WHAT IT LOOKS LIKE

The blue-spotted salamander is a small salamander. It is only about 100 to 120 mm long. The colour is shiny black with light blue spots on its sides. The belly is dark gray or black.

The size of a blue-spotted salamander .

Look-alikes: The blue-spotted salamander has no look-alikes in Manitoba. The tiger salamander is much larger, is light green or grey in colour and has big dark blotches on its sides.


NAME

This salamander gets its name from the light blue spots on its sides.


WHERE IT LIVES

Blue-spotted salamanders live in forests where the ground is damp. They live in eastern North America. In Manitoba, they are only found in the southeastern part of our province.

Where it lives in Manitoba.


HABITS

Blue-spotted salamanders are active at night. They hunt for food under the leaves on the forest floor. They spend winter underground in the holes left by animals that burrow into the earth.


FOOD WEB

These salamanders eat worms, slugs, small insects and other tiny animals. Here is a salamander eating a worm . Salamander young eat insects and other tiny water animals that live in the ponds with them.

Not many animals will eat blue-spotted salamanders because they taste bad. Snakes are probably their main enemies.


LIFE CYCLE

Blue-spotted salamanders breed in ponds that fill from melting snow or in small permanent ponds. They mate and lay eggs in April or May. Females lay about 500 eggs, one at a time or in small bunches on sticks or plants on the bottom of the pond. The eggs take about 30 days to hatch.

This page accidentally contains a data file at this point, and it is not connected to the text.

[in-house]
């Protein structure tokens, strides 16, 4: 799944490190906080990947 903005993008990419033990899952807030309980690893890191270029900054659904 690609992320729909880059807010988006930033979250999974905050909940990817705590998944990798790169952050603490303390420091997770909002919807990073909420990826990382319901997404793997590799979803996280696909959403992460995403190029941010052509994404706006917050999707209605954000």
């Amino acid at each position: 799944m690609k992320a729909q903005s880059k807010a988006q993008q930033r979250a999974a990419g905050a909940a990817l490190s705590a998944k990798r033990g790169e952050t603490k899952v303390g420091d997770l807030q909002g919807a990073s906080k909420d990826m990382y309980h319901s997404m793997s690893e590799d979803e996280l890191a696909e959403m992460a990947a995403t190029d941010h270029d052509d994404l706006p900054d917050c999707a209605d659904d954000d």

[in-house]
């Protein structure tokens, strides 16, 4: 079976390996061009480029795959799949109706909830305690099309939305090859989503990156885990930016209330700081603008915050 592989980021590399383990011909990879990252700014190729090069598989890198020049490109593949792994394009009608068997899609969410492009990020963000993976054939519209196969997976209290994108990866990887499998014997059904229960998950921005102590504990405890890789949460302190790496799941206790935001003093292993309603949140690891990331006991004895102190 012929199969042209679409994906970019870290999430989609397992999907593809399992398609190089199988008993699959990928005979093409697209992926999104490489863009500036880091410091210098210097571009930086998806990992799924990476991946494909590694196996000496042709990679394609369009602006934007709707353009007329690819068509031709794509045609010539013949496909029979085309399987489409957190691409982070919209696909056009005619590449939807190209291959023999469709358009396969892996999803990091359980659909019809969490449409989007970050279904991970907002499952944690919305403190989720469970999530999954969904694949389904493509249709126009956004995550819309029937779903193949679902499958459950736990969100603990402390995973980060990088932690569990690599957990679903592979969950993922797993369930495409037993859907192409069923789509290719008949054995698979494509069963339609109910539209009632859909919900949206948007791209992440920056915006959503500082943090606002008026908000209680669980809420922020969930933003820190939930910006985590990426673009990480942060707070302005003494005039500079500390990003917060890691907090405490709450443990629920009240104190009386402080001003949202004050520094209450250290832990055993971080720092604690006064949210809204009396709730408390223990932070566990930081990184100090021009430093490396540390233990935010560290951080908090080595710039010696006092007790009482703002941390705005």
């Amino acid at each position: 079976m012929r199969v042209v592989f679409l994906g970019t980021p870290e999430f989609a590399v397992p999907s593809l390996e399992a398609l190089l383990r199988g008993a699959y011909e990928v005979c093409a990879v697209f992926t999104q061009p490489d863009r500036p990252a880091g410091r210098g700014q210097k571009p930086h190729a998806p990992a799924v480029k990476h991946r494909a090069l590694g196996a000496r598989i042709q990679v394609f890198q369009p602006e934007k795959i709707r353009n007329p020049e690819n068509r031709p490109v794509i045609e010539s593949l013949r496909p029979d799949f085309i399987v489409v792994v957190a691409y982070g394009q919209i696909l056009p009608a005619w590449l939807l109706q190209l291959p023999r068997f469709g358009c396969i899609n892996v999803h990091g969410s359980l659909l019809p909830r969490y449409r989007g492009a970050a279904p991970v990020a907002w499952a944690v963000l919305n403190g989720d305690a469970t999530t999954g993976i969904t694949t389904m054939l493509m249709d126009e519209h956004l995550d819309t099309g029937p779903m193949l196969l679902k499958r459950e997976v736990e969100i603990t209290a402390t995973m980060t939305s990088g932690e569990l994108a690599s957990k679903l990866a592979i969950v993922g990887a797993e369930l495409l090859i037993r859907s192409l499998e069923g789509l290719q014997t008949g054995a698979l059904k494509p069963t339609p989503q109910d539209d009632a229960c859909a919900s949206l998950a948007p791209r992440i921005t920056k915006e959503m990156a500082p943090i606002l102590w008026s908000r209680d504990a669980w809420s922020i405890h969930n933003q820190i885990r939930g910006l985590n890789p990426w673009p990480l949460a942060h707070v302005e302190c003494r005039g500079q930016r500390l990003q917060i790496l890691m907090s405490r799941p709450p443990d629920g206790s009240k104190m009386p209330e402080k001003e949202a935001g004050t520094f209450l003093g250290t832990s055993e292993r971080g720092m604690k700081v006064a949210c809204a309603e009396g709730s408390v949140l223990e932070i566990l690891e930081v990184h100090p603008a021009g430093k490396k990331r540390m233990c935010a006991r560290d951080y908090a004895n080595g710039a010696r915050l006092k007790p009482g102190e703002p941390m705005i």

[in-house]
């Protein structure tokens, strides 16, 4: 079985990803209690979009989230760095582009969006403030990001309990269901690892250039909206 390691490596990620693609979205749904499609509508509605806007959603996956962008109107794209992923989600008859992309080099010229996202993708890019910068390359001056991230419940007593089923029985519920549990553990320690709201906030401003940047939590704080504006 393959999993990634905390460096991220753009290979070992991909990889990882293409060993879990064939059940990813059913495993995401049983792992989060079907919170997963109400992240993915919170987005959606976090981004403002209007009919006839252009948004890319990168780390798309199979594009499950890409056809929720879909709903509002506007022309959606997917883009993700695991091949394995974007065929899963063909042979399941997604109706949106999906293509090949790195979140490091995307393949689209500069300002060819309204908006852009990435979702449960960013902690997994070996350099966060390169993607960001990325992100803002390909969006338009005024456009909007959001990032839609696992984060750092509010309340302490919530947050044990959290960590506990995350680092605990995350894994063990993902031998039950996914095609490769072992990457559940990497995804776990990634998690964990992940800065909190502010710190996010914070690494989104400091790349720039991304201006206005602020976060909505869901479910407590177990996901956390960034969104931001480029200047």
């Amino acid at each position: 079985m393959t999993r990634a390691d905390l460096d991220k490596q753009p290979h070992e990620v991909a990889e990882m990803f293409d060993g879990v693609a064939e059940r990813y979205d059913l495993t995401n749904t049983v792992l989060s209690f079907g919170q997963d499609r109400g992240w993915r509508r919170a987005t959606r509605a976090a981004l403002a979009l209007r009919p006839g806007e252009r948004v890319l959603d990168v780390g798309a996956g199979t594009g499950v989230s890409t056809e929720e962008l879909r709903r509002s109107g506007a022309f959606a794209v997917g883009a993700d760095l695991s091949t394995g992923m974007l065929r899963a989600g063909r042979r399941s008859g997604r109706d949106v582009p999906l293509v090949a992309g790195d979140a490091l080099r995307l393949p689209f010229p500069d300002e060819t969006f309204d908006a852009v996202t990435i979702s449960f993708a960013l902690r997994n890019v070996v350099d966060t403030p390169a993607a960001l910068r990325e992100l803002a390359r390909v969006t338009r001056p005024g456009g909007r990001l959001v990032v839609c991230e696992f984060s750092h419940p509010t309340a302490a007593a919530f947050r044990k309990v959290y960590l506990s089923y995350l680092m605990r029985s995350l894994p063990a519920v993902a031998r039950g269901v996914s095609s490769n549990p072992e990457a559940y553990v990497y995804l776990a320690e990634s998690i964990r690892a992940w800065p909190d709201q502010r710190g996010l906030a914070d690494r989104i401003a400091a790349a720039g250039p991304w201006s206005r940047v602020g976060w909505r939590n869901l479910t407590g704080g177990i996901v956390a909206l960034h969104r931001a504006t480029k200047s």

The young grow to be about 30 to 50 mm long by late July or early August. Then they lose their gills and change to their adult shape and colour. [In "Life Cycles " you can see more blue-spotted salamander pictures.]


NUMBERS

No one knows how many blue-spotted salamanders can be in each hectare of forest, or how many there are in Manitoba.


SPECIAL THINGS

Blue-spotted salamanders protect themselves by making a sticky bad-tasting liquid that squeezes out if they are attacked. They will also wiggle their tail to get the animal to bite the tail instead of its head or body. So the animal gets a mouthful of yucky liquid and drops the salamander. The salamander's head and body don't get hurt.


USE BY PEOPLE

Blue-spotted salamanders are very hard to find and most people have never seen one in the wild. So, they aren't used by people.